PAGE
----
At 1:30 pm I began my walk. Shortly after entering the forest, at 1:36 pm, I spotted a Hairy Woodpecker. It was hopping and tapping on a rotten birch tree. As this area was still very close to the trailhead, I would count this as the woodpecker inhabiting edge habitat. I continued to move west along the trail. At 1:44 pm I heard a Blue Jay. I was not able to spot the jay but I was sure due to its distinctive call. The entire plot of land that I walked through was a young beech/birch forest. It seemed as if not too long ago most of the forested area could have been open. Every ten minutes or so I would stop and listen more intently for birdcalls, and sometimes I would make a “pushhch” sound to see if I could get any birds to respond. 1:50 pm I had three Black-capped Chickadee respond. They were together in a lone coniferous tree. I continued into the woods, crossing over a frozen creek but did not see or hear anything. At 2:30 pm the sun dropped below the east-facing slope. This made the temperature drop a bit, and I thought that I would have a more difficult time seeing birds, assuming that the colder temperatures would equate to less bird movement. Before starting to gain more elevation, I spotted three chickadees. I continued west and began to gain elevation as I made my way up the east-facing slope to Skidoo peak (2901ft). As I gained elevation, there were a couple more conifers but not enough to have a complete change in forest composition. As I made my way up there was an increase in the amount of snow on the trees. At 3:00 pm I noted two more chickadees. They were in a coniferous tree. It seemed as if they could potentially prefer the coniferous over the deciduous trees, maybe they are warmer, their needles providing more warmth. As I reached the top around 3:30 pm I heard two more chickadees and a Blue Jay. I think that the chilly temperatures and that the sun had gone behind the hill meant that I observed fewer birds. Another factor could be the time of day. If I had gone walking during sunrise or sunset there could have been more activity.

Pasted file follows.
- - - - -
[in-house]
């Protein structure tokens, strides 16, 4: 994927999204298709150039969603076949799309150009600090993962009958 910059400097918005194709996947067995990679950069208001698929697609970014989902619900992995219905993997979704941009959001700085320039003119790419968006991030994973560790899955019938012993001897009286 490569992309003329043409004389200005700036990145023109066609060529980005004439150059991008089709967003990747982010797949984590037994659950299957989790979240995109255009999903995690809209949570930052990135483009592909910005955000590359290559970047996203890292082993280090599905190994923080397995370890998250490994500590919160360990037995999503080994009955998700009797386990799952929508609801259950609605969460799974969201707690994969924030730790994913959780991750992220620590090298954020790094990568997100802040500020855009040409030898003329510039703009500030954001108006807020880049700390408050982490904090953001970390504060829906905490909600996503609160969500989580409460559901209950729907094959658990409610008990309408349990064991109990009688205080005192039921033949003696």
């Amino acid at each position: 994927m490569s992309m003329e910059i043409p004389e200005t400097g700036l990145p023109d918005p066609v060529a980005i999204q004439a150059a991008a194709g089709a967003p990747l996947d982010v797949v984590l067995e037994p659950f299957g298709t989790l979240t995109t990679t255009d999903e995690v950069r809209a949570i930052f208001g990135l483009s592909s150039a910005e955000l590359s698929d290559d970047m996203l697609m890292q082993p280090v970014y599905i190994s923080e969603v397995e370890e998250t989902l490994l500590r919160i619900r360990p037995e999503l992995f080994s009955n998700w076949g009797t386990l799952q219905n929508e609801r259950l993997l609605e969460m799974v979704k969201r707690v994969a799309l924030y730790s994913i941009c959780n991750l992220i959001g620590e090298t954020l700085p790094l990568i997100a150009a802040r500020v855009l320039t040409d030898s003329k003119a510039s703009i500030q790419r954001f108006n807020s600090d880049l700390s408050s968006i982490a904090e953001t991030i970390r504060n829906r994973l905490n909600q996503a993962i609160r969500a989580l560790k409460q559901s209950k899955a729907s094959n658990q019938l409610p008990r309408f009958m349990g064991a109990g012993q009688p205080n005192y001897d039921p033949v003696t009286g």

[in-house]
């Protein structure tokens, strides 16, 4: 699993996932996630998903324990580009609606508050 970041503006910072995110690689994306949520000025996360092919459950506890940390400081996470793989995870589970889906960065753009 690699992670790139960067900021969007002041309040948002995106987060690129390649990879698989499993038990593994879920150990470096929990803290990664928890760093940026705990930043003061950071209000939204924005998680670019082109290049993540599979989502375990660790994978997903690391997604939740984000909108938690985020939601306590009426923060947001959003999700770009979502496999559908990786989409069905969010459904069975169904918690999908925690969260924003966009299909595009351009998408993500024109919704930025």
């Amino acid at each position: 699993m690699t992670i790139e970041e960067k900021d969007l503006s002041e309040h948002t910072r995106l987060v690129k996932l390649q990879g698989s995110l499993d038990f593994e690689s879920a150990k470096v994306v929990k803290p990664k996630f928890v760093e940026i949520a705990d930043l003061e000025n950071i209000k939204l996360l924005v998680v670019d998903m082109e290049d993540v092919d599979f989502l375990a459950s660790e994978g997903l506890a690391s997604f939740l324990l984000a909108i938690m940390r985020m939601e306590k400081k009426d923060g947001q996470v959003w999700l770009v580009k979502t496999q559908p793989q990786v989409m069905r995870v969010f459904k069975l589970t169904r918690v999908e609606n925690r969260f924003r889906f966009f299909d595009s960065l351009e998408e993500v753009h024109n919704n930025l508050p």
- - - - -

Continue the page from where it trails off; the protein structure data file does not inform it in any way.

The Hairy Woodpecker seems to prefer dead trees, hopping from one another and only flitting occasionally. The Black-capped chickadee flew from tree to tree more often and seemed to prefer the coniferous trees. The Black-capped Chickadee has pointer wings than the Hairy Woodpecker. Overall it was pretty challenging to tell what the flight pattern was for these birds because they move so quickly and don’t fly for long before landing on a tree again..

Posted on February 20, 2020 00:38 by sgillie1 sgillie1 | 3 observations | 1 comment | Leave a comment